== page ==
North Texas GPA donates $23,000 to Carthage, Texas fire department

CARTHAGE, Texas (Sept. 24, 2015) - The North Texas chapter of the Gas Processors Association (North Texas GPA) today presented the Carthage Fire Department with a $23,000 donation earmarked for the purchase of confined space rescue equipment. The chapter, along with member companies Azure Midstream, DCP Midstream and MarkWest Energy Partners, collectively contributed to the total donation amount, which will allow the department to purchase on-scene safety and rescue equipment critical to gas plant incident response.

"Carthage firefighters are the first responders for gas plants in the area, so to North Texas GPA and our members, it's just as much our responsibility to make sure they have the necessary equipment to protect themselves, our community and our employees in the rare case of an incident," said Jason Randall, business development manager for Engineering, Procurement, & Construction and treasurer of North Texas GPA. "We greatly appreciate their service and the support they provide to us, and this is one way that we can support them in return."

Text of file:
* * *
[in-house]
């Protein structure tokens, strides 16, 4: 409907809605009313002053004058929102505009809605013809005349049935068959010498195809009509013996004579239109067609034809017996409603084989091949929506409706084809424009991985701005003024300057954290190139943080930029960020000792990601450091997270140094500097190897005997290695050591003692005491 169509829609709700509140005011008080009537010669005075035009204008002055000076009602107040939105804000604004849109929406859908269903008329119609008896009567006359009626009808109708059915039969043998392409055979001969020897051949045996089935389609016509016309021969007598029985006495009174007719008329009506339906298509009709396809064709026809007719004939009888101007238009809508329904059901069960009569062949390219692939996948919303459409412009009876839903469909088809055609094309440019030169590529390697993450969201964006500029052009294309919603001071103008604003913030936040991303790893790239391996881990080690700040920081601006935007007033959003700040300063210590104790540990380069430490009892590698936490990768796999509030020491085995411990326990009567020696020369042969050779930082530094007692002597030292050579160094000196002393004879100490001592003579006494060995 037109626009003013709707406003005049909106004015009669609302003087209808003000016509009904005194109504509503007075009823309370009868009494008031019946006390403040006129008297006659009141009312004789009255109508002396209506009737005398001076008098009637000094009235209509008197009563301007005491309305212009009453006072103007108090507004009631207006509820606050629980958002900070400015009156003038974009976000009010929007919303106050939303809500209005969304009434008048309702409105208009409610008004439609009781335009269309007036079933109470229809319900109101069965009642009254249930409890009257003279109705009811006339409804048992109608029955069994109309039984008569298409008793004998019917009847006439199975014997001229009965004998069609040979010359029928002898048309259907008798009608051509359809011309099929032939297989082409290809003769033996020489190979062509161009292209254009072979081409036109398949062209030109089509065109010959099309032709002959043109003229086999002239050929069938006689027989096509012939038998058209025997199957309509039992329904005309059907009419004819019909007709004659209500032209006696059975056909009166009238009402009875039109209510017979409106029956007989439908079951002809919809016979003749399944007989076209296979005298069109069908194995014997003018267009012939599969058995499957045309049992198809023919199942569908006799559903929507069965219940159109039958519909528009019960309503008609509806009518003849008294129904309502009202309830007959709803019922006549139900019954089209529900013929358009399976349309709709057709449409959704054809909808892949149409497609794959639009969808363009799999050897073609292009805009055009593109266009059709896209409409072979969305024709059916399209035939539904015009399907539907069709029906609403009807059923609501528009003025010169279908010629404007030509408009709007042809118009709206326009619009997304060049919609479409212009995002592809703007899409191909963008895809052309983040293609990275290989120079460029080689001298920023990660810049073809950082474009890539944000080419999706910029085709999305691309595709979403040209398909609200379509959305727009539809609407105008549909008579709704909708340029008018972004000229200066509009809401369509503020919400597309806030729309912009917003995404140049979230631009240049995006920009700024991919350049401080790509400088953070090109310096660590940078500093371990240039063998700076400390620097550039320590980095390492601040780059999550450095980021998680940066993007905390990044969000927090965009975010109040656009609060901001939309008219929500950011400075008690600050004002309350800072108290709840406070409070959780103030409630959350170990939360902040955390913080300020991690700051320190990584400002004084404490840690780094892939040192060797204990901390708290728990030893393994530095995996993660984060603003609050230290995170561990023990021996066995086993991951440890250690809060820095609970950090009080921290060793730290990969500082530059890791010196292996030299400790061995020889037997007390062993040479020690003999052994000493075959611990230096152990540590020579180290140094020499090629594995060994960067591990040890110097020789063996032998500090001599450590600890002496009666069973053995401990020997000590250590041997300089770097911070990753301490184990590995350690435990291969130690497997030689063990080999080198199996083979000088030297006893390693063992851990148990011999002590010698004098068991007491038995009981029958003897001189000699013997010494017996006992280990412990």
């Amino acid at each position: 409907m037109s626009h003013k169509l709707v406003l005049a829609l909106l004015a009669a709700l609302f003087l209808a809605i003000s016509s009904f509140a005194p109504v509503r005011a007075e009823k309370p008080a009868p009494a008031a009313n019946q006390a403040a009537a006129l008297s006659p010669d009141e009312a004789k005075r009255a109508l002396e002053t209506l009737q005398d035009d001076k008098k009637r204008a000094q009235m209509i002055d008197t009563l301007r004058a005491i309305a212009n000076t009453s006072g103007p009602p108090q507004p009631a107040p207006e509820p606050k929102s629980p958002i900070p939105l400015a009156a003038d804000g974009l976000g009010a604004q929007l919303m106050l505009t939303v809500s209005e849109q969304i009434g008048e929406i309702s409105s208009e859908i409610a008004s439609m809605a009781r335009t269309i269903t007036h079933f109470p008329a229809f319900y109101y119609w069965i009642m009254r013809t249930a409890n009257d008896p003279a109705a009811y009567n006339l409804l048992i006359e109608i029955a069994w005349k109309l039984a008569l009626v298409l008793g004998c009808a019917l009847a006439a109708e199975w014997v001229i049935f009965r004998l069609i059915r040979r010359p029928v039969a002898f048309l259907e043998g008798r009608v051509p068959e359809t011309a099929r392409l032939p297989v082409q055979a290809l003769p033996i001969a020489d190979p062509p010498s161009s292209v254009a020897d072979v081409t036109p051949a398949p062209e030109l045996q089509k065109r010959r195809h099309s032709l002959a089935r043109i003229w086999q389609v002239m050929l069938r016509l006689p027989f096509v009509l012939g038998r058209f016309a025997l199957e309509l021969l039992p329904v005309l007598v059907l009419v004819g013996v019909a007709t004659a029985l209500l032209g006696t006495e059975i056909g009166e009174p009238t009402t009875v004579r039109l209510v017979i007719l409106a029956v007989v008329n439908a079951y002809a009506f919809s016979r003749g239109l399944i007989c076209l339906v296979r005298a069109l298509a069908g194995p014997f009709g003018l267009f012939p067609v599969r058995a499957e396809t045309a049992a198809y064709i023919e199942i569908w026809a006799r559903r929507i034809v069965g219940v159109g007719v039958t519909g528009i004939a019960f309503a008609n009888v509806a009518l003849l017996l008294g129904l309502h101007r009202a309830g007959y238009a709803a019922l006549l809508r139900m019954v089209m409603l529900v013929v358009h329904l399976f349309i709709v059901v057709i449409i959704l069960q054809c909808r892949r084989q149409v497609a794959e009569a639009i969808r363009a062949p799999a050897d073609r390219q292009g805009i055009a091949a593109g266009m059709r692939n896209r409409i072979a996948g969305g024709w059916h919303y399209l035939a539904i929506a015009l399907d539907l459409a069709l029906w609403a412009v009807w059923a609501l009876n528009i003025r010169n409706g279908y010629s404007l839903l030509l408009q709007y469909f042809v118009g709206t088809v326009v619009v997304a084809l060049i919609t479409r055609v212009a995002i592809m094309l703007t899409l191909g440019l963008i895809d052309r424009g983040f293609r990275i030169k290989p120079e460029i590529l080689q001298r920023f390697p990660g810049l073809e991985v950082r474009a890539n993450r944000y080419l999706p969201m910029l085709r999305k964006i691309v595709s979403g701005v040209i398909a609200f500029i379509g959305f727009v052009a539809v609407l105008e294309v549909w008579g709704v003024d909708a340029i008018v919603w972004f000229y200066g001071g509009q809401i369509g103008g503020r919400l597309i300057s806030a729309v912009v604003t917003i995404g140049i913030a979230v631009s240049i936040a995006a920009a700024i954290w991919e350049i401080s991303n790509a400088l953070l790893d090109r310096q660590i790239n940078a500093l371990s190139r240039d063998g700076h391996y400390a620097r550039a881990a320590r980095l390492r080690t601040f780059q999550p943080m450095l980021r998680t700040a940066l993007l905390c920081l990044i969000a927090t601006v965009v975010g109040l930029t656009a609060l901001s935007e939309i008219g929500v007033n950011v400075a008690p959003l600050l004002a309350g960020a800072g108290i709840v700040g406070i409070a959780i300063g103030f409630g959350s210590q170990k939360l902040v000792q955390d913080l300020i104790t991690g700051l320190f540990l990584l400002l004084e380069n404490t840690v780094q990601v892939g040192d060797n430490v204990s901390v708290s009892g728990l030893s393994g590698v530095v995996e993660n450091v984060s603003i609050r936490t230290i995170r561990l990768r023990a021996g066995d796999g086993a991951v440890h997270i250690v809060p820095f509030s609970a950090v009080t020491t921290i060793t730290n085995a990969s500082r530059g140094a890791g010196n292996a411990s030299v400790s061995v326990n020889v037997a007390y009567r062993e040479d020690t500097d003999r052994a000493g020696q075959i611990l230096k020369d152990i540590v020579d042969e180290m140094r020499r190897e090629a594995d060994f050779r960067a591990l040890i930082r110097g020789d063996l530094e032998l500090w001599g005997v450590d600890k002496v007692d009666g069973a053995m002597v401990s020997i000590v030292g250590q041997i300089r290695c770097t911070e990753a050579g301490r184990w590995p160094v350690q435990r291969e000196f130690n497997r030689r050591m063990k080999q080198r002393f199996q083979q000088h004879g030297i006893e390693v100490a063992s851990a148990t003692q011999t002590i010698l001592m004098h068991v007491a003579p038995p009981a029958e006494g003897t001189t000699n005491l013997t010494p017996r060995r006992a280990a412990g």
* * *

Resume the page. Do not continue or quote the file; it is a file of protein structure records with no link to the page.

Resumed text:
At natural gas processing plants, employees routinely inspect and repair the plants' storage vessels, which are considered "confined spaces" due to limited means for entry or exit and the potential for oxygen deficiency in certain situations.  

"In the event where someone goes into the vessel and can't get out, we have to go in and get them, and having the right equipment on hand is critical in a rescue situation," said Carthage Fire Marshal Duane Baushke.

By the nature of confined space rescues, a variety of specialty rescue gear is required. Baushke said the donated funds will be used to purchase confined space entry kits that assist in lowering and lifting personnel or equipment in and out of the space; coveralls and other protective gear for the firemen; and breathing equipment that delivers safe, breathable air when in oxygen deficient confined spaces.

"We are a combination fire department that has paid firemen but also relies heavily on volunteers," Baushke said. "It's a good pairing for the city and the fire department because it puts some room in our budget for necessary equipment that we would have to spend otherwise on salaries, but we still have to rely on donations for specialty equipment that we couldn't afford or would take significant time to acquire.

"We see gas prices going down and the economy affected, so this was an unexpected and much appreciated donation," Baushke said. "We will put it to good use."